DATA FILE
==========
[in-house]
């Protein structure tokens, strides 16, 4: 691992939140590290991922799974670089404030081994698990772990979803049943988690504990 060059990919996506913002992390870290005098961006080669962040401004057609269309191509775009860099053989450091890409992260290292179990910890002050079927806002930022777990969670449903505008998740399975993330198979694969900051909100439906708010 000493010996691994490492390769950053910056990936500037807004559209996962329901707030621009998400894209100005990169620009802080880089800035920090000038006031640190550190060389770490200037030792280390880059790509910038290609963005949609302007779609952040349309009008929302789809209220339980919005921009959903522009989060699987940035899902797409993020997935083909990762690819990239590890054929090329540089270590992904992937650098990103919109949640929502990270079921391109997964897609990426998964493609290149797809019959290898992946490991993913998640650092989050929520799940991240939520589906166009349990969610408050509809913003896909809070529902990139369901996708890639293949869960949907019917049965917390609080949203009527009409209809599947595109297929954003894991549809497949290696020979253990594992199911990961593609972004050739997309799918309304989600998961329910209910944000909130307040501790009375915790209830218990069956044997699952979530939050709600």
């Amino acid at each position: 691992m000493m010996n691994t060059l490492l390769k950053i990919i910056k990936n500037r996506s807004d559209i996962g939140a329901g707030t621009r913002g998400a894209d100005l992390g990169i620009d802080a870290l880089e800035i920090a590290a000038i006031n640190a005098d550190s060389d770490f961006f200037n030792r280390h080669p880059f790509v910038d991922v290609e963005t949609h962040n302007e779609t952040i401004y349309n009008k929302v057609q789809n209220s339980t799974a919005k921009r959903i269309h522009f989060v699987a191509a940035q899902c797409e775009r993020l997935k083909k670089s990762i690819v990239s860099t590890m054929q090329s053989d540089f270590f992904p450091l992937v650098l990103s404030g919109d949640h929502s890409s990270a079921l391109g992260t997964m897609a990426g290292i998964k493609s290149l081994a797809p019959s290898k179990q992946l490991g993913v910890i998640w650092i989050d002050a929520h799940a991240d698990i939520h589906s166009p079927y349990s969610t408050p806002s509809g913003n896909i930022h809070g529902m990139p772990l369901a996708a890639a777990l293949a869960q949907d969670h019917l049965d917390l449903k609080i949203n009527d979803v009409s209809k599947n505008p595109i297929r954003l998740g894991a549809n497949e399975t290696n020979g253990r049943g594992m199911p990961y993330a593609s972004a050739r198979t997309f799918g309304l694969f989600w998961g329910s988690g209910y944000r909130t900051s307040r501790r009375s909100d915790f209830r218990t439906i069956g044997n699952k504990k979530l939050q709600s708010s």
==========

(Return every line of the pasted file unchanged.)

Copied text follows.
[in-house]
């Protein structure tokens, strides 16, 4: 691992939140590290991922799974670089404030081994698990772990979803049943988690504990 060059990919996506913002992390870290005098961006080669962040401004057609269309191509775009860099053989450091890409992260290292179990910890002050079927806002930022777990969670449903505008998740399975993330198979694969900051909100439906708010 000493010996691994490492390769950053910056990936500037807004559209996962329901707030621009998400894209100005990169620009802080880089800035920090000038006031640190550190060389770490200037030792280390880059790509910038290609963005949609302007779609952040349309009008929302789809209220339980919005921009959903522009989060699987940035899902797409993020997935083909990762690819990239590890054929090329540089270590992904992937650098990103919109949640929502990270079921391109997964897609990426998964493609290149797809019959290898992946490991993913998640650092989050929520799940991240939520589906166009349990969610408050509809913003896909809070529902990139369901996708890639293949869960949907019917049965917390609080949203009527009409209809599947595109297929954003894991549809497949290696020979253990594992199911990961593609972004050739997309799918309304989600998961329910209910944000909130307040501790009375915790209830218990069956044997699952979530939050709600």
């Amino acid at each position: 691992m000493m010996n691994t060059l490492l390769k950053i990919i910056k990936n500037r996506s807004d559209i996962g939140a329901g707030t621009r913002g998400a894209d100005l992390g990169i620009d802080a870290l880089e800035i920090a590290a000038i006031n640190a005098d550190s060389d770490f961006f200037n030792r280390h080669p880059f790509v910038d991922v290609e963005t949609h962040n302007e779609t952040i401004y349309n009008k929302v057609q789809n209220s339980t799974a919005k921009r959903i269309h522009f989060v699987a191509a940035q899902c797409e775009r993020l997935k083909k670089s990762i690819v990239s860099t590890m054929q090329s053989d540089f270590f992904p450091l992937v650098l990103s404030g919109d949640h929502s890409s990270a079921l391109g992260t997964m897609a990426g290292i998964k493609s290149l081994a797809p019959s290898k179990q992946l490991g993913v910890i998640w650092i989050d002050a929520h799940a991240d698990i939520h589906s166009p079927y349990s969610t408050p806002s509809g913003n896909i930022h809070g529902m990139p772990l369901a996708a890639a777990l293949a869960q949907d969670h019917l049965d917390l449903k609080i949203n009527d979803v009409s209809k599947n505008p595109i297929r954003l998740g894991a549809n497949e399975t290696n020979g253990r049943g594992m199911p990961y993330a593609s972004a050739r198979t997309f799918g309304l694969f989600w998961g329910s988690g209910y944000r909130t900051s307040r501790r009375s909100d915790f209830r218990t439906i069956g044997n699952k504990k979530l939050q709600s708010s």